Health IT: Harmonizing Provider Directory Standards

June 12, 2011 by MassDevice

Health information technology standards and guidelines may have something to learn from Internet practices.

By John D. Halamka, MD

Dr. John Halamka

Two weeks ago, I wrote about a strawman for embracing internet-based standards to support the provider directory services needed by health information exchanges.

Wes Rishel wrote a blog post about a related approach to creating provider directories and exchange certificates using microformats embedded in web pages that are protected by Extended Validation Certificates to provide assurance that the information is trustworthy.

Microformats are a simple idea - using standard tags embedded in simple web pages to create semantic interoperability, empower search, and enable standard visualization of data. Microformats are already in use for calendaring and have been proposed for other standard information sources such as recipes and resumes. Extended Validation Certificates are standard X.509 digital certificates issued using strict identity-verification criteria.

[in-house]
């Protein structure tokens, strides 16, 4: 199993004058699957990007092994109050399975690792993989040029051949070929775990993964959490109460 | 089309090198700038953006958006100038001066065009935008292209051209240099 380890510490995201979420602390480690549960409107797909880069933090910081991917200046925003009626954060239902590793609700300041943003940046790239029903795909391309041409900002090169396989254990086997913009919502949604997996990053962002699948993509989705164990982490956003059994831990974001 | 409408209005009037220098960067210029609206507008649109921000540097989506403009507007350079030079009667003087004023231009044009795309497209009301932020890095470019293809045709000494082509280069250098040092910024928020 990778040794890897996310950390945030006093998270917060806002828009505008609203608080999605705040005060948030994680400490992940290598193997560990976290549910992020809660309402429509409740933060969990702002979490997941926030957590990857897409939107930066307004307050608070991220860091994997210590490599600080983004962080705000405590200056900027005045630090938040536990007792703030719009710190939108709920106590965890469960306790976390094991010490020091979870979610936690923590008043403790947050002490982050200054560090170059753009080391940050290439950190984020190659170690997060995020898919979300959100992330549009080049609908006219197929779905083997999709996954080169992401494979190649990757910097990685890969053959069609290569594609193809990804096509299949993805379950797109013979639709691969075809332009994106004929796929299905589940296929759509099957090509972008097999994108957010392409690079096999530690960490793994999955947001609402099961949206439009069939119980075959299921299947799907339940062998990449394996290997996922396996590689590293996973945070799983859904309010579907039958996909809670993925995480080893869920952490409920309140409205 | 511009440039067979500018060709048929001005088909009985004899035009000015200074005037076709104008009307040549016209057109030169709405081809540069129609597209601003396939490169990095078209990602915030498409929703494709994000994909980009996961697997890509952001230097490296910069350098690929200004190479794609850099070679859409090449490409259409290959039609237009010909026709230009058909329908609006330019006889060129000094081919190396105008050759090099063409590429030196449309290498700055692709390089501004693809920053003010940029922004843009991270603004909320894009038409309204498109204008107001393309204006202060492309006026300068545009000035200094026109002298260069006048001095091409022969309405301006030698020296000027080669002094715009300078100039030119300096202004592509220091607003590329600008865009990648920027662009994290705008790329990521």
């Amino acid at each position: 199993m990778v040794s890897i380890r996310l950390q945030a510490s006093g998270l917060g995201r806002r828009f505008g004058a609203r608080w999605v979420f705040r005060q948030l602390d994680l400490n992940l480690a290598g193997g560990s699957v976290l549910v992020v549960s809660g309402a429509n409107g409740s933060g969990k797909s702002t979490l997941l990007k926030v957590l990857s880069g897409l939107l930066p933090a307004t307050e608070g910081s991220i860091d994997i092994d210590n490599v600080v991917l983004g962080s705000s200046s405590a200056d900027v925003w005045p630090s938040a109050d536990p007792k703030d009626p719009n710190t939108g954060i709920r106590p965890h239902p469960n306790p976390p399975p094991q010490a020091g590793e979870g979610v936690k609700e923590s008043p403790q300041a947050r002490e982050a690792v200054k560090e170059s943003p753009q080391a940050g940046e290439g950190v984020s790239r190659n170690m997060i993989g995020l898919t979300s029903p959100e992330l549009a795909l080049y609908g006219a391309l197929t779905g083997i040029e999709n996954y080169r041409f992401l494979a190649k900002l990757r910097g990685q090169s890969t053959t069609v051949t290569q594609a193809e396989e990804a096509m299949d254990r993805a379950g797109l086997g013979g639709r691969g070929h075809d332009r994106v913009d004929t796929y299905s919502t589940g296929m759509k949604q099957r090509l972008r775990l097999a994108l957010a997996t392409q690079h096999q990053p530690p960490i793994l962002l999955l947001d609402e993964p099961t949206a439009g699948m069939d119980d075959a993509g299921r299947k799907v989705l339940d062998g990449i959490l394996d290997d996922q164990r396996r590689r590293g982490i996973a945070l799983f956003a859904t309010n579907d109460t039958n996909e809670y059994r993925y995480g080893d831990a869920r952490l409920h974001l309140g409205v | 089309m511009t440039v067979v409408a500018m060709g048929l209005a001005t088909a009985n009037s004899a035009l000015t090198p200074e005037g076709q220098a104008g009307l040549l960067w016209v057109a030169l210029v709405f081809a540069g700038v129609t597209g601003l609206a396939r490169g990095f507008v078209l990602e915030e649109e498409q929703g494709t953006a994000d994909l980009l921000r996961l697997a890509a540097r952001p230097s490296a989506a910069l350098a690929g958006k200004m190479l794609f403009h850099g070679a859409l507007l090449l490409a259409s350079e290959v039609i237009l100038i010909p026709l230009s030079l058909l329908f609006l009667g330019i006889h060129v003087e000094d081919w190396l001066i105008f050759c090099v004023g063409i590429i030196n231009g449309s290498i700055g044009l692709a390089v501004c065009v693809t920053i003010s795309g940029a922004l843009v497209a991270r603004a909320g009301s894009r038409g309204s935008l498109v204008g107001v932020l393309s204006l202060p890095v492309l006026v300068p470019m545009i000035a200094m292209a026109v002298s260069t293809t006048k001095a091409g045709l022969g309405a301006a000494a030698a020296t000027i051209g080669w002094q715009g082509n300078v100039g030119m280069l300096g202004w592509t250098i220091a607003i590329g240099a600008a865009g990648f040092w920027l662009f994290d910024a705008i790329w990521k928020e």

As we prepare for the next HIT standards committee meeting, many people are thinking about the best approach for building an industry-wide provider-directory capability using simple web standards. A guiding principle of the HIT Standards Committee is to “Keep it simple; think big, but start small; recommend standards as minimal as possible to support the business goal and then build as you go” . This eliminates most complex implementation guides based on assembling esoteric, seldomly implemented, non-internet friendly standards.

The committee will find use of generalized internet standards such as DNS and simple XML tagging structures such as microformats very appealing.

Is there a combination of the approach I suggested on my blog and the approach suggested by Wes that works?

I think so.